Taking the Mystique out of French Madeleines

Taking the Mystique out of French Madeleines

I love madeleines, these light yet buttery little cakes dissolve on the tongue, leaving behind just a hint of vanilla and sweetness. Countless others have waxed poetic about madeleines, including Proust’s famous sensory description of a Madeleine bite, and that may be why I remembered them as difficult to make.

Instead I fed my Madeleine craving every time I spied a little three-pack of Madeleines at Starbucks. Nothing goes better with a caramel latte. Trust me.

But last night I decided to revisit making these little vanilla cakes. Traditionalists will tell you that Madeleines should have a hint of lemon zest, but I don’t like that little tang. I much prefer the comforting flavors of butter and vanilla.

It turns out that I was wrong. Madeleines are incredibly easy to make. I had warm little cakes on the table for snack time with the kids before I could have made chocolate chip cookies. I made most with vanilla, but I also sprinkled a little coconut and a few chocolate chips in a handful, just to see how they would taste.

Big Surprise. They were all delicious.

If you don’t have a Madeleine mold, baking these in muffin tins that are half-filled will still have them tasting just as good.

Madeleines (Adapted from the Martha Stewart Cookbook)
Makes 3 dozen
Ingredients:
4 eggs
3 generous pinches of salt
2/3 cups of sugar
3 teaspoons of vanilla extract
1 cup of all-purpose flour
1/2 stick of unsalted butter (1/4 cup), melted and not too hot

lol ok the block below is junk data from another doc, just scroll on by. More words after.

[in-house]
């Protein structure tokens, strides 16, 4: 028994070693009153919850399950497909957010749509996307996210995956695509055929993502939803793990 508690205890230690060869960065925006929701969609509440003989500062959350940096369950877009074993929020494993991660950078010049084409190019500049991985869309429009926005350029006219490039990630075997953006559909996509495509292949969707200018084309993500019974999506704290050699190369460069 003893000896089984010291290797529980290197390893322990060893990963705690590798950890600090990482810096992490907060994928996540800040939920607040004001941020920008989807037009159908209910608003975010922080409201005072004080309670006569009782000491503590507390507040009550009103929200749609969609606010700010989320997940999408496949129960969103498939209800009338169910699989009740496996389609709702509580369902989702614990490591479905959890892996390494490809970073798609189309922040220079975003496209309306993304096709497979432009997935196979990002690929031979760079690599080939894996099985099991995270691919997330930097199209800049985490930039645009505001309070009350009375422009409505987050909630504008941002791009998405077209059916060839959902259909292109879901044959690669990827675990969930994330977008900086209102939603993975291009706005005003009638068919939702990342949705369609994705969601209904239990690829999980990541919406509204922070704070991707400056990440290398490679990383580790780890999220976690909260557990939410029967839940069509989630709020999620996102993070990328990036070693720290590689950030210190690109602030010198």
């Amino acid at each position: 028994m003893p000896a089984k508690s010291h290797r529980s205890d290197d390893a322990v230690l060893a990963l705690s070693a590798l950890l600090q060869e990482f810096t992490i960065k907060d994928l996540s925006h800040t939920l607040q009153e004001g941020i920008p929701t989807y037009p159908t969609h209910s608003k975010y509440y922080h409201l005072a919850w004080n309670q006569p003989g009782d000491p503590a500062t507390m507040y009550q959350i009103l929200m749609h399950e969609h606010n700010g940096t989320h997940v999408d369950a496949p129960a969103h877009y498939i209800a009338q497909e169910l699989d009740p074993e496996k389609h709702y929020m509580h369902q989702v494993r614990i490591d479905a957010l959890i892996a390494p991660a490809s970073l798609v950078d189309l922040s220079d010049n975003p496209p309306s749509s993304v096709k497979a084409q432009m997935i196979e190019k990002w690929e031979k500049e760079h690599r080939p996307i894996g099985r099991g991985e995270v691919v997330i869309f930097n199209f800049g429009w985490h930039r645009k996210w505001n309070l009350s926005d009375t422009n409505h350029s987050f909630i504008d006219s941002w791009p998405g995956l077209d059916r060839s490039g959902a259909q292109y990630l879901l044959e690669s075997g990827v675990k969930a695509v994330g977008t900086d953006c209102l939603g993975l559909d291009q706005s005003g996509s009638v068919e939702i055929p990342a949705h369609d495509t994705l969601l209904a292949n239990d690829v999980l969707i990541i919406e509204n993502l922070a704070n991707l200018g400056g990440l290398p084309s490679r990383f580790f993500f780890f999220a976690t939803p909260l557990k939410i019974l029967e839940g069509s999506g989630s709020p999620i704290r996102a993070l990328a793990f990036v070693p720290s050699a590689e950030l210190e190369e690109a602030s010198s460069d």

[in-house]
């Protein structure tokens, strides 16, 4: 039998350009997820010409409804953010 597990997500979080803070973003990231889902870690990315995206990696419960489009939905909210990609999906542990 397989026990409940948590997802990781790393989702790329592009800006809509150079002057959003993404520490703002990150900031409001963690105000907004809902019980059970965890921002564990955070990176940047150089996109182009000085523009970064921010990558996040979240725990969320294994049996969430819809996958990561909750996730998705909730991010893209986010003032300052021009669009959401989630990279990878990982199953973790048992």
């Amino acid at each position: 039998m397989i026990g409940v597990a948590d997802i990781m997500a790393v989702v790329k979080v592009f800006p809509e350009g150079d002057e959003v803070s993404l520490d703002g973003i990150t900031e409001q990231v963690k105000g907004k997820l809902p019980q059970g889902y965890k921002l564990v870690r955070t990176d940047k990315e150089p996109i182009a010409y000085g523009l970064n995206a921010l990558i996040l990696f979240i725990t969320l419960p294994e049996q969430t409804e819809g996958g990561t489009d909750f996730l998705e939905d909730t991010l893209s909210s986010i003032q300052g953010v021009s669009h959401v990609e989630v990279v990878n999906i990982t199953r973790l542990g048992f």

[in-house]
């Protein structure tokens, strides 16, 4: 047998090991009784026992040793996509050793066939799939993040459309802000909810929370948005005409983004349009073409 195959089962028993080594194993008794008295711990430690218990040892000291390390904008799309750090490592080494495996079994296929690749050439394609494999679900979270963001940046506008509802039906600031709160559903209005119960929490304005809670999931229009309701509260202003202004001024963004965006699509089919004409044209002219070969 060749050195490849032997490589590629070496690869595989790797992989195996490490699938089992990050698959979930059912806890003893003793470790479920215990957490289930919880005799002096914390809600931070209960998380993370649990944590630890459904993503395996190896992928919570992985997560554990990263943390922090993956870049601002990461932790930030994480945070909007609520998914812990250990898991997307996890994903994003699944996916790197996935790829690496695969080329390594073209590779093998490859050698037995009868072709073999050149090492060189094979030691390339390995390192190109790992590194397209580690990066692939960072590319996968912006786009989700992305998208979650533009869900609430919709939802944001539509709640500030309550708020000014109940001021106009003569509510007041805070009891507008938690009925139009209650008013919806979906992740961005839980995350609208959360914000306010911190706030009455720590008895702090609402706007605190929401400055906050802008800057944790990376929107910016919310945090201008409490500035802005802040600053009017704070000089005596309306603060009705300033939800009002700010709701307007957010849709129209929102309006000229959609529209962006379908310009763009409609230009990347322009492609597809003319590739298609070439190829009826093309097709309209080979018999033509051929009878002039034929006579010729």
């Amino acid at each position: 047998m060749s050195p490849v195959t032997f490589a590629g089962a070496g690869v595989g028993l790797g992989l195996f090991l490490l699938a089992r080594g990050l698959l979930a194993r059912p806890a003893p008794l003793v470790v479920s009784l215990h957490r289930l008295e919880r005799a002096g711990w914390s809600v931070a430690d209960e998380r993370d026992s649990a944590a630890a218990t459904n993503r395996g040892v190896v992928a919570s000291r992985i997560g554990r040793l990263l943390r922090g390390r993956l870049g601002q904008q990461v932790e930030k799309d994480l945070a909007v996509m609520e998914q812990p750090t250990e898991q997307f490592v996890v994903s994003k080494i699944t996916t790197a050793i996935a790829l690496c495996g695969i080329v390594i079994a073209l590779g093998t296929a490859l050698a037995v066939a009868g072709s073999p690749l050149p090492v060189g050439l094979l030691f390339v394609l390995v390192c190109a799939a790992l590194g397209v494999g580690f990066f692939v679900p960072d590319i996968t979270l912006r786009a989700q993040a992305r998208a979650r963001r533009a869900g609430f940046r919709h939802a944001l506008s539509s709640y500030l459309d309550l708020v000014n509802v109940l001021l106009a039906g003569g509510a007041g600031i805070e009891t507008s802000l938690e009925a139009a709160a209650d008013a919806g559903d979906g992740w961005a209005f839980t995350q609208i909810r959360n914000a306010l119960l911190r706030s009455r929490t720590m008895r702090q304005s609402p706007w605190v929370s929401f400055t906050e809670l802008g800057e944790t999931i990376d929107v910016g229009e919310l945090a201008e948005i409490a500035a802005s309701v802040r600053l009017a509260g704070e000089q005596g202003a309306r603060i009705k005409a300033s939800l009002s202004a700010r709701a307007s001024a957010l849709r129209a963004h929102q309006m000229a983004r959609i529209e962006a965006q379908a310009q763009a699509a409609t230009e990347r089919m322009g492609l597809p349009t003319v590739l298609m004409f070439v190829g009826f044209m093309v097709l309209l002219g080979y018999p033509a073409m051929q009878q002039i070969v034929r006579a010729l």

Optional: coconut flakes and mini chocolate chips

 

  • Preheat oven to 375 degrees Fahrenheit.
  • Grease and flour a madeleine or little muffin pan thoroughly. I like to use that Wilton baking liquid.
  • In a stand mixer, beat the eggs, sugar and salt for 8 to 10 minutes. They should be thick and deep yellow with a slight froth.
  • Add the vanilla.
  • Fold in the flour gently with a rubber spatula.
  • Now fold in the butter, still gently, making sure none of it settles at the bottom.
  • Spoon into the pan, about 2/3 full in each hole.
  • Optional: sprinkle with some coconut flakes or chocolate chips now.
  • Bake for about 10 minutes, until golden brown.
  • Cool on drying rack. You can dust with confectioner’s sugar before serving. These are delicious hot or cold. Keeps in a tightly closed tuperware for a few days.

 

 

4 Responses to Taking the Mystique out of French Madeleines

  1. Jean Bugs says:

    >Thank you for this! I have a mini Maedleine pan that I got for Christmas TWO years ago! But I've always been intimidated. I believe I will try it now :-)

  2. Nina F says:

    >Love, love, love medeleines! I have a silicone pan that works great, use the recipe from Williams Sonoma for chocolate madeleines, they are delicious.

  3. Regina says:

    >I love Madeleines! I have to convince my daughter to make some! Yours look awesome!

  4. Diana H says:

    >My daughter made them once for French class but couldn't find a madeline mold, so she used a santa one, because it was shallow enough. They were cute, but maybe not Madeline looking.

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